On January 12, 1773, members of the Charleston Library Society founded America’s first museum, which would evolve over time to become The Charleston Museum. Although established to examine the “natural history” of South Carolina, its focus soon took on a more cosmopolitan nature and its collections included significant objects from around the world. Although it still exhibits objects from its early collections, beginning in 1983, the Museum devoted its mission specifically to the natural and cultural history of the South Carolina Lowcountry.
Today the Museum’s collections, which includes over 2.4 million objects, are unmatched in their interpretive value to Lowcountry South Carolina history.
The Charleston Museum will commemorate its 250th milestone anniversary with a special celebration on January 12, 2023. This event is FREE and open to the public with registration, (register here).
The evening will begin in the Arthur M. Wilcox Auditorium with remarks from Carl Borick, director of The Charleston Museum; followed by a special keynote speaker, Anthea M. Hartig, director of the Smithsonian’s National Museum of American History, and a celebratory reception in the main lobby, which will feature a special anniversary craft beer, 1773 Anniversary Ale, proudly brewed by Holy City Brewery, along with other libations and refreshments.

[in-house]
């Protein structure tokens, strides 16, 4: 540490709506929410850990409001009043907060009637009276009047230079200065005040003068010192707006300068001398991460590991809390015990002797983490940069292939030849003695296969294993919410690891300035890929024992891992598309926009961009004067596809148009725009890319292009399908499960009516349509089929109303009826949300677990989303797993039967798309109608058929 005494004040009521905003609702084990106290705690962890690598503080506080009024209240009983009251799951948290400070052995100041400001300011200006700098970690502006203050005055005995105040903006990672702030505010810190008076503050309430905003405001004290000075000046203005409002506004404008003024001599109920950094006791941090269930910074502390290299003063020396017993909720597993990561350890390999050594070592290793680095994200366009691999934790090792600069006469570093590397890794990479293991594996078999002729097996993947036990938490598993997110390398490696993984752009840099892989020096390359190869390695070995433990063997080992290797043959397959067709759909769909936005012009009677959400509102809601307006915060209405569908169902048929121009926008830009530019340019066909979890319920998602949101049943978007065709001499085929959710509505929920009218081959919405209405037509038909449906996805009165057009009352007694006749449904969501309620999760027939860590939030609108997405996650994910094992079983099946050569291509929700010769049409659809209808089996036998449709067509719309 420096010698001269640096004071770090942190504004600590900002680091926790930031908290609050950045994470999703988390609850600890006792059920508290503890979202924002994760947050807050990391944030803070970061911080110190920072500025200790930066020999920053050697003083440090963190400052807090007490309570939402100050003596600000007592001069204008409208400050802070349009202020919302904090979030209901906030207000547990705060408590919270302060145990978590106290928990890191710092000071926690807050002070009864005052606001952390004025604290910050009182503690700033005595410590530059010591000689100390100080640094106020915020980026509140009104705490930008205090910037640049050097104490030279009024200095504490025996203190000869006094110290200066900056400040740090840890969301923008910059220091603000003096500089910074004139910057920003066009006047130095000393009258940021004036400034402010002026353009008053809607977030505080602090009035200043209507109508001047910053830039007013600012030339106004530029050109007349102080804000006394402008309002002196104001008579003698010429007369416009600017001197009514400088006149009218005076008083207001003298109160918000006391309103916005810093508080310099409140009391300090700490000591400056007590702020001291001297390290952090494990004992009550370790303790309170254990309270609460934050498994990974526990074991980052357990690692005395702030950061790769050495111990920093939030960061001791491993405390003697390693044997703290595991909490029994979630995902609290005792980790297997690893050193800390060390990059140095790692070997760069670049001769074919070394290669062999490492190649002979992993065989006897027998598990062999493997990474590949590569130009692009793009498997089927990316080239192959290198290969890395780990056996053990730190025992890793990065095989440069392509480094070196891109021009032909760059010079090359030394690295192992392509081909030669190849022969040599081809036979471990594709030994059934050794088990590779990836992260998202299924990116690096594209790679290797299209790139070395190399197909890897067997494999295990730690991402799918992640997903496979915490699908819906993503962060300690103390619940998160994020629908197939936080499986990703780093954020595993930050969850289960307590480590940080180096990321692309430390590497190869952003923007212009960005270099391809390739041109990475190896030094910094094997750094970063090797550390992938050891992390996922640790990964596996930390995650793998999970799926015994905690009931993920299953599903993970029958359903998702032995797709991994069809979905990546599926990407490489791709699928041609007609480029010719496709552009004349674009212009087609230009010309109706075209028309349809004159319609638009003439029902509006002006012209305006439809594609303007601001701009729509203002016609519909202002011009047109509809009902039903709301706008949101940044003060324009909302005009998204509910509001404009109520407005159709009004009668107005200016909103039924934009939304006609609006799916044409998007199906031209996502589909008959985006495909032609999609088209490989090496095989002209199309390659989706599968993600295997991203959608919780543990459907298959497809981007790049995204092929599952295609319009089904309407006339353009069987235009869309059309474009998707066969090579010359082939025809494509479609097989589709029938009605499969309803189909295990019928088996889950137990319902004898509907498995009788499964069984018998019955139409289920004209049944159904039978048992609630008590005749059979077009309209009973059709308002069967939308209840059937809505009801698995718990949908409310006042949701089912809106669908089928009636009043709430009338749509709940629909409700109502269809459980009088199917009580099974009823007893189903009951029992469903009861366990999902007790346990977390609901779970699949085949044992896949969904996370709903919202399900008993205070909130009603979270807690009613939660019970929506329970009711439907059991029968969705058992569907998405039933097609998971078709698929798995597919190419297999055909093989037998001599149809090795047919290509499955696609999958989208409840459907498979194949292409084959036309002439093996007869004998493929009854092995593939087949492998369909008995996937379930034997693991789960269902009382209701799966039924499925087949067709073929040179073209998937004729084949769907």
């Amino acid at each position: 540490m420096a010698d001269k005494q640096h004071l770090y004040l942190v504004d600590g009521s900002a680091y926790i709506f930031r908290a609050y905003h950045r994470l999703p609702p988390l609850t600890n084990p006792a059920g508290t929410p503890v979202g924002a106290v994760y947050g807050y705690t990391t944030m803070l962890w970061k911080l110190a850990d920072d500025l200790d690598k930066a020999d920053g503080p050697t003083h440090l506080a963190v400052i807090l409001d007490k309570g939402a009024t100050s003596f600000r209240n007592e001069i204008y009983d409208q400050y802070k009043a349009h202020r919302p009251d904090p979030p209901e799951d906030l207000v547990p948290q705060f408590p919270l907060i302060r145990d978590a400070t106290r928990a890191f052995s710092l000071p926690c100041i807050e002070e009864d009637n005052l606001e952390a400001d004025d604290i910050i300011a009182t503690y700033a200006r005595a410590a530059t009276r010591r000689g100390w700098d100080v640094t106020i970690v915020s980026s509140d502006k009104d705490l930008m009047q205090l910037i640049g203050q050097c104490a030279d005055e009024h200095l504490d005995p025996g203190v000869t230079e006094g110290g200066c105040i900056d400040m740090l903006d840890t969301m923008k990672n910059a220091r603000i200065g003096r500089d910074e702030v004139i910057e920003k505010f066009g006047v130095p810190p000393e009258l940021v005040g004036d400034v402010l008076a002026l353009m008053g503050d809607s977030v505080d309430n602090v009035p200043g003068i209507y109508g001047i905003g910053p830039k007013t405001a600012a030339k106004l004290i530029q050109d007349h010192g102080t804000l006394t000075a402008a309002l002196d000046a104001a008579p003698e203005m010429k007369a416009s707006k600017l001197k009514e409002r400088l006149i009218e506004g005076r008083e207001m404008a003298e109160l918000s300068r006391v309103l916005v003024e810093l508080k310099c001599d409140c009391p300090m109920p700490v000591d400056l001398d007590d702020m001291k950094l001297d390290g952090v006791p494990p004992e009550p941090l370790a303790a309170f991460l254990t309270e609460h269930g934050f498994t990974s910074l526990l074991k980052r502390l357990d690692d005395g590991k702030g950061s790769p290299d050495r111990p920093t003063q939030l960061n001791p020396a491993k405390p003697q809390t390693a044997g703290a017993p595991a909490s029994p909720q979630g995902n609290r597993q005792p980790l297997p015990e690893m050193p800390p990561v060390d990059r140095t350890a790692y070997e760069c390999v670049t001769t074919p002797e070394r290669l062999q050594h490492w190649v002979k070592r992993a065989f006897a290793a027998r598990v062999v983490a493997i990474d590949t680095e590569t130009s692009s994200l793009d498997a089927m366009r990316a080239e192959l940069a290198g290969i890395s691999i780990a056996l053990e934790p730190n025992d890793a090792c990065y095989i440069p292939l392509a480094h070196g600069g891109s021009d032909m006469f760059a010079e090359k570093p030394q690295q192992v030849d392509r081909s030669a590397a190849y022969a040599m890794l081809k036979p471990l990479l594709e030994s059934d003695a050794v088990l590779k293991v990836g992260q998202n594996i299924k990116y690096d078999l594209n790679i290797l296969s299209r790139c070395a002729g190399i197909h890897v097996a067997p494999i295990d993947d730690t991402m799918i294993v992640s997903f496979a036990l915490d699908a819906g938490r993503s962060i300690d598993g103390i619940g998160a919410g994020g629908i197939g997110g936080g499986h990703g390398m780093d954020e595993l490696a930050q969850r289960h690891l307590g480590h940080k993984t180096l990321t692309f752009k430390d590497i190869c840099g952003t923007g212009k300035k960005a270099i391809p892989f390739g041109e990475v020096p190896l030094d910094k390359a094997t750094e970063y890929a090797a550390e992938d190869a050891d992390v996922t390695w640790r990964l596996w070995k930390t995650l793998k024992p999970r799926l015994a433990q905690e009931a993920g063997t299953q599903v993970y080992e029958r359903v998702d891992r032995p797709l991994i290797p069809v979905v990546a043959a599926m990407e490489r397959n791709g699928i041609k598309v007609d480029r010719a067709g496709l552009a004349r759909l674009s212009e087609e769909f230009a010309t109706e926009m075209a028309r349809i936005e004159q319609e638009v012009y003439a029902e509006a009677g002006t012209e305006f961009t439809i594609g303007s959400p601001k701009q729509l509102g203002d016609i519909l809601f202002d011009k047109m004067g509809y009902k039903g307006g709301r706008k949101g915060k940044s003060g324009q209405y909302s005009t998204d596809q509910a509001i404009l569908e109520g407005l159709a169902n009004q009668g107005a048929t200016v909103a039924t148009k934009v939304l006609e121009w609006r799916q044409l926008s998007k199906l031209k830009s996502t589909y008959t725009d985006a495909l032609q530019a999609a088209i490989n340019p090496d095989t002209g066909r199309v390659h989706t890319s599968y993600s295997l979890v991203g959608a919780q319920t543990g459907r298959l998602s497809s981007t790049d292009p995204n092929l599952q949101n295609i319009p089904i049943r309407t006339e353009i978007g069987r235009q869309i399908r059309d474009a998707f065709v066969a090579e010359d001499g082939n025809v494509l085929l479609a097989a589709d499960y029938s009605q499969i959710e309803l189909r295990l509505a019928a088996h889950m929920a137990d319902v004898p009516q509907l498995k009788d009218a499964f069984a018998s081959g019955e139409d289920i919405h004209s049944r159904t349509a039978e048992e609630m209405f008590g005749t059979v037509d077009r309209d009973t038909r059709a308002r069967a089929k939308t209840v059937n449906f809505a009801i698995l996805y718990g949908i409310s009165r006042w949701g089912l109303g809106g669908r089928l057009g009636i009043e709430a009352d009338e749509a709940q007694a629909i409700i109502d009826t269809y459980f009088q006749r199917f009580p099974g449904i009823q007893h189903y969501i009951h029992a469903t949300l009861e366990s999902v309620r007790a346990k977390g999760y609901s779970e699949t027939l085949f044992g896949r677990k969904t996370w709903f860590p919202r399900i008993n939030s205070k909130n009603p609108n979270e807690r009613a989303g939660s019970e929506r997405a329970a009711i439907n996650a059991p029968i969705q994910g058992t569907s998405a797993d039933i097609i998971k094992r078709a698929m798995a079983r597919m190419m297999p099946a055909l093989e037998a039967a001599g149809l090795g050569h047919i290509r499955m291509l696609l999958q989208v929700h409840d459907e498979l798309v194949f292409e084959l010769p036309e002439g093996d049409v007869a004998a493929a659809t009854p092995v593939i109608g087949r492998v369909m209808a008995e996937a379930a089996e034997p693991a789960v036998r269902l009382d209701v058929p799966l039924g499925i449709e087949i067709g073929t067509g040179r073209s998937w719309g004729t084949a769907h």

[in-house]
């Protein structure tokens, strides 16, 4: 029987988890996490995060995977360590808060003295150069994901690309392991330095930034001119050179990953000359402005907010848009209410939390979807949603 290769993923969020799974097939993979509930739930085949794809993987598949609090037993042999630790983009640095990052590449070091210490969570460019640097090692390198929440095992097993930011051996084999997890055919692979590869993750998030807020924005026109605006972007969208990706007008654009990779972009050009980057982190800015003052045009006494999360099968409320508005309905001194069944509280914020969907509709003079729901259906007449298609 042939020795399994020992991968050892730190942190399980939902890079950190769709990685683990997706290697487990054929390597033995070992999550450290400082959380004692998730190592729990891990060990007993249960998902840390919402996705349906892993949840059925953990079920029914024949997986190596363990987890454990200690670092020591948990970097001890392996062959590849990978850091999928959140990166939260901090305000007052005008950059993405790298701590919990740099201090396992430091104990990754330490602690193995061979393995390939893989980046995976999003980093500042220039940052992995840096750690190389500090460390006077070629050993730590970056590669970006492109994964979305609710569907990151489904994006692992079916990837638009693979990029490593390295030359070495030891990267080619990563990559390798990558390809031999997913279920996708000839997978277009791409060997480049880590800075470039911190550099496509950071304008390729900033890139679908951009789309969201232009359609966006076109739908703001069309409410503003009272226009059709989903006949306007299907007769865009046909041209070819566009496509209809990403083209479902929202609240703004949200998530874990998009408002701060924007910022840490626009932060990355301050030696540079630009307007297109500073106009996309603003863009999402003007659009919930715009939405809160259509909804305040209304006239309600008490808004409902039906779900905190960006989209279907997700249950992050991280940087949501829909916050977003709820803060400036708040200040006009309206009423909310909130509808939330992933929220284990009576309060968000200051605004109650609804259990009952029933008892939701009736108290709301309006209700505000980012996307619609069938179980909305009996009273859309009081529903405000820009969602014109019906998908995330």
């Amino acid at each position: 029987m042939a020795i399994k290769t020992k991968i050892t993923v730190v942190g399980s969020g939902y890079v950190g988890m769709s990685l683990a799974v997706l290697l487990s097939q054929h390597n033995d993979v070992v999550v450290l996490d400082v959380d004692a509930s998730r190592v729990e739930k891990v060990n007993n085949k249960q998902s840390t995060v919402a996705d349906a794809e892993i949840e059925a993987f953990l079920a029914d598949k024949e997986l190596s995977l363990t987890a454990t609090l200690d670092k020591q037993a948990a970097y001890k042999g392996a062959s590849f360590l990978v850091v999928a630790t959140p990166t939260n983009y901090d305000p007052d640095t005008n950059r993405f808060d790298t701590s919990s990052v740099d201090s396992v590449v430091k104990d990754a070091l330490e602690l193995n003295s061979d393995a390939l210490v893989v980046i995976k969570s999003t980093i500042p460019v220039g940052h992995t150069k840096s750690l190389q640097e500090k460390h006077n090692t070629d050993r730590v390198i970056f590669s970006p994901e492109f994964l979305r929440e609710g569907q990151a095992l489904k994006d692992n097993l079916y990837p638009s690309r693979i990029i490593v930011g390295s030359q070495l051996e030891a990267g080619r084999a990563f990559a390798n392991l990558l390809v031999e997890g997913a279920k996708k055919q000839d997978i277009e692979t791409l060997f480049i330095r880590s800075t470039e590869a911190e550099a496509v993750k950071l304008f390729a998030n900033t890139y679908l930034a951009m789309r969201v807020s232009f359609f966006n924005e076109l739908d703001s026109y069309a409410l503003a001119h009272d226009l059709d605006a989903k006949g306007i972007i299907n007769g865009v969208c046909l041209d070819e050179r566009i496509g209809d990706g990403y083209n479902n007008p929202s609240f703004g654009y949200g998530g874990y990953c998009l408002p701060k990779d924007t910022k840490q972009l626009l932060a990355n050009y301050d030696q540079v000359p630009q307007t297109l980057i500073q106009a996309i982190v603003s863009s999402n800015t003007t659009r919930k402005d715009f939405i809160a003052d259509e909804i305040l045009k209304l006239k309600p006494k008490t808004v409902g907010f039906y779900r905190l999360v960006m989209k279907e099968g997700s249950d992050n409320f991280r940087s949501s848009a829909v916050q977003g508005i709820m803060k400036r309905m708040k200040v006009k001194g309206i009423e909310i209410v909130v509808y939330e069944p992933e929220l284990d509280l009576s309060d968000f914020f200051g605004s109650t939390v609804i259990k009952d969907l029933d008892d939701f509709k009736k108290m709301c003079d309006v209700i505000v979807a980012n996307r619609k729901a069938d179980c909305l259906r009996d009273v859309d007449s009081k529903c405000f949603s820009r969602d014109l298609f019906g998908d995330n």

About The Charleston Museum:
The Charleston Museum, founded in 1773 and considered America's first museum, is a 501(c)(3) non-profit organization located at 360 Meeting Street in downtown Charleston. The Museum is home to the most extensive collection of South Carolina-related natural and cultural history materials known, two National Historic Landmark Houses and the Dill Sanctuary, a 580-acre wildlife preserve. The Museum's mission is to educate Charleston area residents and visitors about the natural and cultural history of the South Carolina Lowcountry through collections, exhibitions, preservation, conservation, research, and related programming. Museum exhibits provide a comprehensive overview of the South Carolina Lowcountry, while its historic houses offer insight into the families that owned the properties, the people they enslaved, and historic Charleston architecture. The Dill Sanctuary is only available for special scheduled programs.
For information, please visit https://www.charlestonmuseum.org/ or call 843-722-2996.